By K. Payne
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Extra info for The Psychology of Modern Conflict: Evolutionary Theory, Human Nature and a Liberal Approach to War
At the symposium on domestication, Richard Wrangham argued that once domestication, with its increasingly intense sociability, got under way, human societies may have weeded out those individuals with a tendency towards greater aggression. There is some physical evidence to support domestication – not just in the diminishing size of human brains. Robert Cieri and colleagues have found evidence that is suggestive of the physical effects of domestication – notably in the changing faces of humans relative to their ancestors and chimps, so that they appear less aggressive (Cieri et al.
These are questions about priorities, but also questions about the appropriate place for values in determining policy. Should we care that an actor has challenged our sense of esteem, or should we take a more disinterested, pragmatic view? And to what extent should our own moral values inform our decisions about where and how to intervene, including with military force? Where realists see values and morality shaping state behaviour at the expense of the efficient pursuit of security, there is a puzzle to be explained because, for hard-headed realists, war is an everpresent risk, necessitating a concern with power, the better to achieve security (Mearsheimer 2001).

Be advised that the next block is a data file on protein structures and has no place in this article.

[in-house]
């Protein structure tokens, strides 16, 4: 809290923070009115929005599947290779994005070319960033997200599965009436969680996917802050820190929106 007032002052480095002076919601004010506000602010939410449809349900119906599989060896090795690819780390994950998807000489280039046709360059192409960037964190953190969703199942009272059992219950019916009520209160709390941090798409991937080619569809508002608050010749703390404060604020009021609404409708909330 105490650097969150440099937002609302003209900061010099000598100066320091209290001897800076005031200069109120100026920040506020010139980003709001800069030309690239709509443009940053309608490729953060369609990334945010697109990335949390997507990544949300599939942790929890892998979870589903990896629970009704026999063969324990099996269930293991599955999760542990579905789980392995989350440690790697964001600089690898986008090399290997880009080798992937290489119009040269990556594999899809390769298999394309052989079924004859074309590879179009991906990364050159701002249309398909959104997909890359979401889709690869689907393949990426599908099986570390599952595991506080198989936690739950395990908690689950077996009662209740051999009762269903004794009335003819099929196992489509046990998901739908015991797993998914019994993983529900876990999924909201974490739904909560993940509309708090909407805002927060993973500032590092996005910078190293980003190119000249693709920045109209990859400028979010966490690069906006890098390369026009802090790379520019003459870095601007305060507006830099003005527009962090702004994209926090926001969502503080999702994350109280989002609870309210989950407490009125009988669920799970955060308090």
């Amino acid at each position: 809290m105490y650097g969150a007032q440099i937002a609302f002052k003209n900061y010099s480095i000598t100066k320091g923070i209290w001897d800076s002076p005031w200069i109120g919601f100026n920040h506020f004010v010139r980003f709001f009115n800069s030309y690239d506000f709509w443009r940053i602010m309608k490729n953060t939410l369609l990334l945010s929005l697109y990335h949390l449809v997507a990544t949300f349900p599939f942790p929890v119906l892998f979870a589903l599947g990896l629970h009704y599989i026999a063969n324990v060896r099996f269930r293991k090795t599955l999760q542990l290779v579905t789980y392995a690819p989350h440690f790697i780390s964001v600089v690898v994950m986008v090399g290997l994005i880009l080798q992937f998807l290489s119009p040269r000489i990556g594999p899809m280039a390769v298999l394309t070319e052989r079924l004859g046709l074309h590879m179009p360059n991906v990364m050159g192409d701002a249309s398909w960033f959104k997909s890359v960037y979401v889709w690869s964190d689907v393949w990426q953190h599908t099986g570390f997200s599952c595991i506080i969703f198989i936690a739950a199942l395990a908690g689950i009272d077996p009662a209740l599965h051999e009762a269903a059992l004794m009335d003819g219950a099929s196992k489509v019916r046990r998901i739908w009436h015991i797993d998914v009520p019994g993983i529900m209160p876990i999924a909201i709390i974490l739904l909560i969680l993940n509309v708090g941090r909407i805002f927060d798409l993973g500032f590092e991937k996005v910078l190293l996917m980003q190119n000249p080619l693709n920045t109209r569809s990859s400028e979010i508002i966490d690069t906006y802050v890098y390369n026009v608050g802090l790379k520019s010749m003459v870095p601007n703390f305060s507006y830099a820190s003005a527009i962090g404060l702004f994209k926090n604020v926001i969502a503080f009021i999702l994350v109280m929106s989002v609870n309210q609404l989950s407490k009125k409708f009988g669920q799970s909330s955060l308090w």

Some realist accounts aver that the key features of the international system create imperatives to behave in certain ways. If you do not respond to anarchy and uncertainty with a concern for amassing sufficient power to defend or deter potential adversaries, there is a danger that, like the unfortunate Melians, you can simply go out of business. There is a powerful metaphor here with the processes of Darwinian natural selection, which emphasises the ‘survival of the fittest’. The ostensible lesson is that ‘fittest’ applies to the societies competing for survival in a cruel, amoral and disinterested international system.
The Psychology of Modern Conflict: Evolutionary Theory, Human Nature and a Liberal Approach to War by K. Payne